This also brings up some interesting thoughts. We need to set a standard bus speed. I don't see anywhere in the communications document about it. But a speed needs to be selected. Not a big deal but everything must be standard. Not to fast so we don't have problems with smaller MCUs keeping up but fast enough to keep data flowing at a good speed. Also for advanced users the code needs to be easily changed to what ever they need. If your building something that needs constant updates from several sources (like a UAV) then you might have to jump you speed up a bit.

There are 3 speeds that the I2C bus runs at. 100 kHz, 400 kHz, and 3.4 MHz. For simplicity I propose we simply go with 100 kHz. That way everything is guaranteed to work on a standard setup and if you need to bump the speed for a special application then it should be easy enough.

Also if a module is to be classified as a master module it needs to be able to supply the voltage for the bus but needs to be optional. A simple pull up resister on the board that can be left in or out as needed will be enough. Also if someone designs a power supply board to run off batteries or whatever then it would be nice to have that built in as well even though it will not be a master and probably just a dumb board with no communication on the I2C bus besides providing power.

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Offline SmAsHTopic starter

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Re: community project: electronics aspects
« Reply #13 on: April 26, 2009, 09:18:13 PM »
oh, i thought 100kb/s was already in there? no, i think 100kb/s is a reasonable speed as no matter what your module be it'll be able to keep up. yes, if there is going to be a master it should handle the standard voltage then the slave board can change in necessary. i also think the master should have the pup resistors on its board.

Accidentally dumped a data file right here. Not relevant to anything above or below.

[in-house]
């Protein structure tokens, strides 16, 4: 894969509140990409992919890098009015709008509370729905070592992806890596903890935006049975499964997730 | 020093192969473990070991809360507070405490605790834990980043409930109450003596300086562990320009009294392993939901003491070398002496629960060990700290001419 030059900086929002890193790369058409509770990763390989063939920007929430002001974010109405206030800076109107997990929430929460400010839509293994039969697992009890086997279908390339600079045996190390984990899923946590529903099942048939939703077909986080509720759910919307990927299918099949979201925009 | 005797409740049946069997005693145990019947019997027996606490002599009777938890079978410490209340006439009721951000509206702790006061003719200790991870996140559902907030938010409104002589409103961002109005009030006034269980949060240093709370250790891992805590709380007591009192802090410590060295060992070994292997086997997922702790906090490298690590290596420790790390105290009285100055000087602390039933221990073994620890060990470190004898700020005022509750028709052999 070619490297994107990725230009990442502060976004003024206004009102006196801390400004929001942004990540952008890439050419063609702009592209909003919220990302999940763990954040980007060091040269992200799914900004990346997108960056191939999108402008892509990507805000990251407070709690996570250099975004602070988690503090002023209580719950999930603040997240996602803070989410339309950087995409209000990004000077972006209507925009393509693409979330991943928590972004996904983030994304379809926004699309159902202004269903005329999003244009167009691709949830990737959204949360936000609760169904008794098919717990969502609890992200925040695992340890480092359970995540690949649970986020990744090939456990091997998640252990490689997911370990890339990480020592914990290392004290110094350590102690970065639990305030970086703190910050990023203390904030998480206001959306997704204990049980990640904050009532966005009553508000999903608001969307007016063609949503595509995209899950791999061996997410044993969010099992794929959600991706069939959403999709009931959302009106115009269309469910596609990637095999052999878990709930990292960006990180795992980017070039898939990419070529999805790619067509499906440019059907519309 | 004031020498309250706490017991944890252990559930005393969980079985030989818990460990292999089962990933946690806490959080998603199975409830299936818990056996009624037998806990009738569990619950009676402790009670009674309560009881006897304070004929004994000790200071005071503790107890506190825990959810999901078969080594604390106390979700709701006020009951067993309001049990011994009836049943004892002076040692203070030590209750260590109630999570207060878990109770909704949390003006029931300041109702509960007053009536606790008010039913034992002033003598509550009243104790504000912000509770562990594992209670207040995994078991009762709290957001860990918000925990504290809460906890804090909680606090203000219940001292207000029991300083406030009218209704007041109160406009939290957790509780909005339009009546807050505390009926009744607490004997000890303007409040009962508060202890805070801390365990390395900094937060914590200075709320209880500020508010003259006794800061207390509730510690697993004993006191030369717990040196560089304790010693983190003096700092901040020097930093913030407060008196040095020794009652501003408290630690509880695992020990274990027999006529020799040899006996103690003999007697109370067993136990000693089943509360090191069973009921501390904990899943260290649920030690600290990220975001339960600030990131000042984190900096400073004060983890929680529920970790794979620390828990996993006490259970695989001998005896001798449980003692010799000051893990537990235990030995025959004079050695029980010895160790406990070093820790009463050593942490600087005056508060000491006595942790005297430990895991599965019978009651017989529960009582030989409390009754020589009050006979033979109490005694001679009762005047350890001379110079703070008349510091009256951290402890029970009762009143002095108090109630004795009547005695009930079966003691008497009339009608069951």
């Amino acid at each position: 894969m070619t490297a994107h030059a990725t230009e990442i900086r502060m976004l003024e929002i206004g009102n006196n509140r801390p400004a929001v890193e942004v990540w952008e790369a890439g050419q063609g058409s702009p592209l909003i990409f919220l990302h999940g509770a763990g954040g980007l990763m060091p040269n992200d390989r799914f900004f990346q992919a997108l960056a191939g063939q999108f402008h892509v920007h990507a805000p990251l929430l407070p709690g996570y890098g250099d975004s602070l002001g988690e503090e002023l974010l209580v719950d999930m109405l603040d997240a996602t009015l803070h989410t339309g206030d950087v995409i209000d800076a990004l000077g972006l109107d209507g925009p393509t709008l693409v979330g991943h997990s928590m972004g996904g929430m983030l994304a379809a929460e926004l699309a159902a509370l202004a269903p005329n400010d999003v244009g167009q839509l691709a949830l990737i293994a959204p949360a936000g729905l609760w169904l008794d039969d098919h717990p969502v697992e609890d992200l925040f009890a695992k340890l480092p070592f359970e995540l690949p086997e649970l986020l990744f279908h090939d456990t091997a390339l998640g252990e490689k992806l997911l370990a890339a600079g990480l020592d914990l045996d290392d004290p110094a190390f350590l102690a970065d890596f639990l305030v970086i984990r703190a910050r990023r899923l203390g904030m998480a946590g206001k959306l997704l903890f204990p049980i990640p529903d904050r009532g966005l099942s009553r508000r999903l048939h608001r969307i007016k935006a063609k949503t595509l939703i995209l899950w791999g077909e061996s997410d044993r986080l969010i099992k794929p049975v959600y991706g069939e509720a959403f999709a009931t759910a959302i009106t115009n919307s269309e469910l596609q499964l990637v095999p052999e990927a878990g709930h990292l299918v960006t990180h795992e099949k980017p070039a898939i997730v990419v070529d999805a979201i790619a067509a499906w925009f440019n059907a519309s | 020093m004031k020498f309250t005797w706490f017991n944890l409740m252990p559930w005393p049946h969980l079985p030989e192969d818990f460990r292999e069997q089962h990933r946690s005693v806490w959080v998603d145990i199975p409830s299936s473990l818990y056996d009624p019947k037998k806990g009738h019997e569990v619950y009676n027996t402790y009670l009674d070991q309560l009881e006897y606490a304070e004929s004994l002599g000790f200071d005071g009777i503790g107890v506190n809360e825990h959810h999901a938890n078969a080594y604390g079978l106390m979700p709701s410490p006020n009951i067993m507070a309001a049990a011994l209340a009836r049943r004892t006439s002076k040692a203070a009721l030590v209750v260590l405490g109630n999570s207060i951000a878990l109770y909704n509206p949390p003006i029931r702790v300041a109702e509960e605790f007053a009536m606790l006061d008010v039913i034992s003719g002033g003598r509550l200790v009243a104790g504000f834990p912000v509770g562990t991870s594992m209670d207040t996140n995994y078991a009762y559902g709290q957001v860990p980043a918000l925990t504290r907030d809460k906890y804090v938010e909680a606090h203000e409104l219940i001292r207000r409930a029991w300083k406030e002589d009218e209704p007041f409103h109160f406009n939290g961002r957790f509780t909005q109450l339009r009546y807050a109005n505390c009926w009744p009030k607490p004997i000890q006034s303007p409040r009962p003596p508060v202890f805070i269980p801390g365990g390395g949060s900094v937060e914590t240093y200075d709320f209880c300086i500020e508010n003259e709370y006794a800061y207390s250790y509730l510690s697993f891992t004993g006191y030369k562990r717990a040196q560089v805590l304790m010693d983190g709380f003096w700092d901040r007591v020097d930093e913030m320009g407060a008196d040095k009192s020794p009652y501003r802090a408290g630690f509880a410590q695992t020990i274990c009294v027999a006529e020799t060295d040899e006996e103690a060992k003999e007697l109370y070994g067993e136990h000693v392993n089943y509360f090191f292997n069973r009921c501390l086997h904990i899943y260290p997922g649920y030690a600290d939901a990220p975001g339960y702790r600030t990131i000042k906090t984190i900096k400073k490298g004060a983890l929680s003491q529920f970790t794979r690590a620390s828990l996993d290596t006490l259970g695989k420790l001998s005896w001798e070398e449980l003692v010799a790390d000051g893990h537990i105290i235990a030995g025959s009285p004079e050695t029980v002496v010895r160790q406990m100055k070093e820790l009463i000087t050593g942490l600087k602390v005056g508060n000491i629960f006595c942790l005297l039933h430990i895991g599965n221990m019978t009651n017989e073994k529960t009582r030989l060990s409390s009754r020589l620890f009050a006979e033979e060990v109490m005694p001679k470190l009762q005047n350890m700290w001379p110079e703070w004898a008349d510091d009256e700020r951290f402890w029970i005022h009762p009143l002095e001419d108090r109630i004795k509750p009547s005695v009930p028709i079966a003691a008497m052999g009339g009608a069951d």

and by power supply board do you mean something that handles the batteries with protection and regulation circuits?
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Offline HyperNerd

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Re: community project: electronics aspects
« Reply #14 on: April 28, 2009, 02:29:47 PM »
Just started this topic, to discuss module ideas.
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Offline hazzer123

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Re: community project: electronics aspects
« Reply #15 on: May 07, 2009, 10:11:06 AM »
I propose that we change the current I2C connector from "Vcc, GND, SCL, SDA, (NC)" to "SCL Vcc GND (NC) SDA". We maintain the safety feature, while increasing the distance between the SCL and SDA lines in ribbon cables and on the PCBs. This will reduce interference between the two information carrying lines.

See this page - http://www.i2cchip.com/i2c_connector.html (i think it has been posted before... but i forgot where).
« Last Edit: May 07, 2009, 03:04:33 PM by hazzer123 »
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Offline SmAsHTopic starter

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Re: community project: electronics aspects
« Reply #16 on: May 07, 2009, 03:01:57 PM »
yep, it sounds fine for this. i don't really mind, your lucky you got me before i etched...
so are we going with this one?
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Offline Asellith

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Re: community project: electronics aspects
« Reply #17 on: May 07, 2009, 06:49:17 PM »
It works for me. further apart the comm lines are the better I guess.
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Offline Ro-Bot-X

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Re: community project: electronics aspects
« Reply #18 on: May 07, 2009, 08:00:08 PM »
Ok, if we are designing a standard way to connect the new I2C devices, how about the devices that are allready I2C ready? Do we make a custom connector cable for them? One of the devices is the USB-I2C adapter that some people will like to buy it ready made.